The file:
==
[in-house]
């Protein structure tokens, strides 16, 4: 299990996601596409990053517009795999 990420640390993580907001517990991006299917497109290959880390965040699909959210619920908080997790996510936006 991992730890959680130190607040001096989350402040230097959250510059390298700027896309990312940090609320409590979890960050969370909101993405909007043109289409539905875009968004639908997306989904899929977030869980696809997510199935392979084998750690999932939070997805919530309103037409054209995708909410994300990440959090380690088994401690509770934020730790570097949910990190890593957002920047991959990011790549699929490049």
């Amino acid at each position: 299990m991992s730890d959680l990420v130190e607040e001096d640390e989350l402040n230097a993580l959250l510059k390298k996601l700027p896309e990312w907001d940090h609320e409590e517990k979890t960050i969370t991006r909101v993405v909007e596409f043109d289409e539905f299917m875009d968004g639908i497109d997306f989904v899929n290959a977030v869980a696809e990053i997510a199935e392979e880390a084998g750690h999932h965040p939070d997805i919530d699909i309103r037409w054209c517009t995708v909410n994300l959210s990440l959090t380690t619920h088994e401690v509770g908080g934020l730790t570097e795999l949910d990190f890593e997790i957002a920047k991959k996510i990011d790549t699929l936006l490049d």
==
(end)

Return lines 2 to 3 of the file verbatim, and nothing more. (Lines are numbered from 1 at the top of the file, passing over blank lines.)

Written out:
């Protein structure tokens, strides 16, 4: 299990996601596409990053517009795999 990420640390993580907001517990991006299917497109290959880390965040699909959210619920908080997790996510936006 991992730890959680130190607040001096989350402040230097959250510059390298700027896309990312940090609320409590979890960050969370909101993405909007043109289409539905875009968004639908997306989904899929977030869980696809997510199935392979084998750690999932939070997805919530309103037409054209995708909410994300990440959090380690088994401690509770934020730790570097949910990190890593957002920047991959990011790549699929490049």
């Amino acid at each position: 299990m991992s730890d959680l990420v130190e607040e001096d640390e989350l402040n230097a993580l959250l510059k390298k996601l700027p896309e990312w907001d940090h609320e409590e517990k979890t960050i969370t991006r909101v993405v909007e596409f043109d289409e539905f299917m875009d968004g639908i497109d997306f989904v899929n290959a977030v869980a696809e990053i997510a199935e392979e880390a084998g750690h999932h965040p939070d997805i919530d699909i309103r037409w054209c517009t995708v909410n994300l959210s990440l959090t380690t619920h088994e401690v509770g908080g934020l730790t570097e795999l949910d990190f890593e997790i957002a920047k991959k996510i990011d790549t699929l936006l490049d």